Chinese scientists go in search of the soul with world’s most powerful brain scanner
- Billion-yuan device set to ‘revolutionise brain studies’, aid research into Parkinson’s disease and Alzheimer’s
- First phase of project approved, but design process expected to take at least five years before construction can start
China has launched a plan to develop the world’s most powerful brain scanner, one that could generate an extremely strong magnetic field to observe for the first time the structure and activities of every neuron in a living human brain.
The goal is to build the world’s most powerful magnetic resonance imaging device.
The projected scanner would not only produce a snapshot with details far beyond what existing instruments can provide, but also track various types of chemical agents including sodium, phosphorus and potassium that pass critical signals along neural fibre networks to study consciousness and brain-related diseases such as Parkinson’s.
The billion-yuan device “will revolutionise brain studies”, said a senior scientist working on the project, which is based in the city of Shenzhen in southern China’s Guangdong province.
The total budget for the facility, which is still under construction, will exceed that of FAST (Five Hundred Meter Aperture Spherical Telescope), the world’s largest telescope in Pingtan, Guizhou province, said the scientist, who spoke on condition of anonymity because the programme has not gone fully public.
But instead of aiming at the sky, this powerful “telescope” would peer inward to probe the origin and evolution of consciousness, the scientist said.
“It will show us a different world with phenomenon unseen before … maybe even the soul,” he said.
The soul – or human consciousness – remains the stuff of heated debate, the researcher said. From religious leaders to philosophers to ordinary individuals, many people believe it exists and have theories to describe or explain it. But the scientific community has not found any physical evidence to support these claims.
The Shenzhen Institutes of Advanced Technology, under the Chinese Academy of Sciences, released a statement late last month announcing that the first phase of the project had recently been approved by the central government.
The prominent physicist Zhao Zhongxian, winner of China’s top science award for his contributions in superconducting material science, is the programme’s science adviser, the statement said.
Zhao said that China had a solid foundation and advantages in numerous areas like superconducting materials, imaging electronics and engineering equipment. He urged the project team to beat competitors in other countries and said that the only way to do so was by “independent innovation”.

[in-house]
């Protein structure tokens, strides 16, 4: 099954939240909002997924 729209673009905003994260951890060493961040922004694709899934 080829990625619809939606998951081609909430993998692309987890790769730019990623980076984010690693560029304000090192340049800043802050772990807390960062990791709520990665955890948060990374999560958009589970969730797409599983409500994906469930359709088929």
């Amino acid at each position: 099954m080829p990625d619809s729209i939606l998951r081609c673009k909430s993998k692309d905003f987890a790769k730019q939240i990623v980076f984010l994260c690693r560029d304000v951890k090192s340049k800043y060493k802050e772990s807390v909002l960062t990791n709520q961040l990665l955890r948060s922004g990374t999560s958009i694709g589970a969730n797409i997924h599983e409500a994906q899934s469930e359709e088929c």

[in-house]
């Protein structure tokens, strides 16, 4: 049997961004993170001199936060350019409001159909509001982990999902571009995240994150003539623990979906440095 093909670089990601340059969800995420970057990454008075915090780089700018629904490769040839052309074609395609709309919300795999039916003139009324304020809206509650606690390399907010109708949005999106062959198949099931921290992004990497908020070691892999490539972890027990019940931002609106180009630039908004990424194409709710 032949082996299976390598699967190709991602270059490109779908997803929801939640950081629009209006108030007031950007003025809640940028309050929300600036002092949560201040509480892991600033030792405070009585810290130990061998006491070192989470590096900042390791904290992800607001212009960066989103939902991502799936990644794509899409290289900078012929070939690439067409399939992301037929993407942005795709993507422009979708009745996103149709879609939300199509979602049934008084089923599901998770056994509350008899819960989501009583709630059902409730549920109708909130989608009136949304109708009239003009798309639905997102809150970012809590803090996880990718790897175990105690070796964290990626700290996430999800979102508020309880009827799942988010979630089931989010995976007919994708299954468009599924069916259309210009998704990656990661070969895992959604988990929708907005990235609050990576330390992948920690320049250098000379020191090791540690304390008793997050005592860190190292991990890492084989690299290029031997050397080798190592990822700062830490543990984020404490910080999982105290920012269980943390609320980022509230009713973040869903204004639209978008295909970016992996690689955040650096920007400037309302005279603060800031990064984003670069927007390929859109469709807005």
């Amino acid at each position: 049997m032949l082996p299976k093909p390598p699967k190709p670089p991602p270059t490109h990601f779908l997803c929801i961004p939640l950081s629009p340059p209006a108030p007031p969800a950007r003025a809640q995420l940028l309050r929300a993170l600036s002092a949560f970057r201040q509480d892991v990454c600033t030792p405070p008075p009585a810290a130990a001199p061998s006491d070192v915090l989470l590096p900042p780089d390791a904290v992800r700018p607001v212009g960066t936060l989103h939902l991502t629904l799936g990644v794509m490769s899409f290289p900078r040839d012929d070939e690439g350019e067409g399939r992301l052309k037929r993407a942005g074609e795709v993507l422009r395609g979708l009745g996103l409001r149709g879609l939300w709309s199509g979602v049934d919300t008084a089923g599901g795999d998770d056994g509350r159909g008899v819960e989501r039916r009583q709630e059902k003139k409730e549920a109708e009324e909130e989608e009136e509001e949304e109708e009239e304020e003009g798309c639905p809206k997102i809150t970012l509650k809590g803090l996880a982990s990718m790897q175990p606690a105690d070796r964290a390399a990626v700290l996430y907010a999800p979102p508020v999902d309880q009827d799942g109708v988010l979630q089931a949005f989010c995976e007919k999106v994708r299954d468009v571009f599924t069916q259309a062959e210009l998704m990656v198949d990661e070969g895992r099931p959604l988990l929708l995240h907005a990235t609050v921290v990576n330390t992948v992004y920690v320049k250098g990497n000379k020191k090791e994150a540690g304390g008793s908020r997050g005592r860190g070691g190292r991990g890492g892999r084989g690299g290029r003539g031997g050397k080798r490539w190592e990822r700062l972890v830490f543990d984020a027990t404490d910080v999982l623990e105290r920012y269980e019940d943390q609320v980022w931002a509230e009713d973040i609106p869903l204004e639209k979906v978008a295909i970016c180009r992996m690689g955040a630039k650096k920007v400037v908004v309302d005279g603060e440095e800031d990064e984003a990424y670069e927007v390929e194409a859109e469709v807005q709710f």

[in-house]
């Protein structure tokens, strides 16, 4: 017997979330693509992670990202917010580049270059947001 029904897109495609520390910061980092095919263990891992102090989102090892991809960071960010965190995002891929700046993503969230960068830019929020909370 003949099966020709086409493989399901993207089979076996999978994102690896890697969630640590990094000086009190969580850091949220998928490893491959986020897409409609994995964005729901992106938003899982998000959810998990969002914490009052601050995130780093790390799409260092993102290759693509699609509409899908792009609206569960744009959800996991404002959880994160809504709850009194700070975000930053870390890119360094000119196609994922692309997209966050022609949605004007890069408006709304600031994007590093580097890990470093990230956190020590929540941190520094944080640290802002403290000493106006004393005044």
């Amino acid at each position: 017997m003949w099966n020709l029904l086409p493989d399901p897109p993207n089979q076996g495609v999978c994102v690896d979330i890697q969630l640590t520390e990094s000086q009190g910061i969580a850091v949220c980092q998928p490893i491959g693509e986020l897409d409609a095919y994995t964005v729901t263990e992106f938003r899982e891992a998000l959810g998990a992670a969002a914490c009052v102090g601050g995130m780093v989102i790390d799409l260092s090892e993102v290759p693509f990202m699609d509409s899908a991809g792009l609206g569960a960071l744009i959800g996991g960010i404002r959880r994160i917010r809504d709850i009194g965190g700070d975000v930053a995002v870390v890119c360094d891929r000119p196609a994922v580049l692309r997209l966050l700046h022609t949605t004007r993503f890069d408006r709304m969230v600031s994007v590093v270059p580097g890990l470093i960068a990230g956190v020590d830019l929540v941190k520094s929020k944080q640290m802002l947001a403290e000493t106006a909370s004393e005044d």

Human tissues such as organs, muscles and brain contain a large amount of water. In a strong magnetic field, the nuclei of hydrogen in water molecules, for instance, align and spin in the same direction.
By applying radio waves to the magnetic field, scientists can make the nuclei flip their spins in opposite directions. By then gradually reducing the strength of the magnetic field, the nuclei would return to their normal state one after another, releasing a weak radio signal radiation.
Detecting and measuring the signal can reveal the internal structure of tissues, direction and speed of blood flows or the intensity of oxygen consumption. In brain science, researchers can use the information to deduce, for example, which areas of the brain are turned on or switched off when engaging in certain types of cognitive tasks.
The technology, known as magnetic resonance imaging, can also help study or diagnose neurodegenerative conditions including Parkinson’s disease and Alzheimer’s.
Generally, hospital MRI scanners generate between 1.5 and three tesla – the unit of magnetic strength named after the Serbian-American physicist Nikola Tesla – although more powerful machines generating up to 11 tesla have been built in the US and Europe. The new Chinese device could generate up to 14 tesla.
While existing MRI scanners can only resonate hydrogen nuclei, at 14 tesla, the magnetic field would be strong enough to excite the nuclei of other, heavier elements.
Molecules containing sodium, phosphorus and potassium, for instance, play important roles in the transmission of electrochemical signals from one neuron to another.
“If we can make these elements resonate in the same manner of the hydrogen, the information we obtain will increase like ‘boom, boom, boom’,” said a Beijing-based physicist also involved in the project.
“We may for the first time capture a full picture of human consciousness or even the essence of life itself. Then we can define them and explain how they work in precise physical terms – just like Newton and Einstein defined and explained the universe,” he said.